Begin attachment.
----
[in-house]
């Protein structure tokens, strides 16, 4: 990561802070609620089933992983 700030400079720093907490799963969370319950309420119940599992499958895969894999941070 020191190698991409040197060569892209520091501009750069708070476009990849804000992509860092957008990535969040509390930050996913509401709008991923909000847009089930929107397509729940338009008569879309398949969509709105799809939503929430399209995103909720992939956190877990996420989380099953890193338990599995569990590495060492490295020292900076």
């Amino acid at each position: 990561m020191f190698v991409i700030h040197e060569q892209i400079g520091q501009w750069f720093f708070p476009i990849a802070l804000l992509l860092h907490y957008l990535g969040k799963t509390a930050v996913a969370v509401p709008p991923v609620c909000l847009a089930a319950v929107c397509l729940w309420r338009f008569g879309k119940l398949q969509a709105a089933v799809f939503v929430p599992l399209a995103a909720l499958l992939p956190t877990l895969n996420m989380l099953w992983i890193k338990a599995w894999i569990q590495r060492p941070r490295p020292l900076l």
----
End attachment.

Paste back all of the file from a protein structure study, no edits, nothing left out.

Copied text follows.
[in-house]
């Protein structure tokens, strides 16, 4: 990561802070609620089933992983 700030400079720093907490799963969370319950309420119940599992499958895969894999941070 020191190698991409040197060569892209520091501009750069708070476009990849804000992509860092957008990535969040509390930050996913509401709008991923909000847009089930929107397509729940338009008569879309398949969509709105799809939503929430399209995103909720992939956190877990996420989380099953890193338990599995569990590495060492490295020292900076």
């Amino acid at each position: 990561m020191f190698v991409i700030h040197e060569q892209i400079g520091q501009w750069f720093f708070p476009i990849a802070l804000l992509l860092h907490y957008l990535g969040k799963t509390a930050v996913a969370v509401p709008p991923v609620c909000l847009a089930a319950v929107c397509l729940w309420r338009f008569g879309k119940l398949q969509a709105a089933v799809f939503v929430p599992l399209a995103a909720l499958l992939p956190t877990l895969n996420m989380l099953w992983i890193k338990a599995w894999i569990q590495r060492p941070r490295p020292l900076l």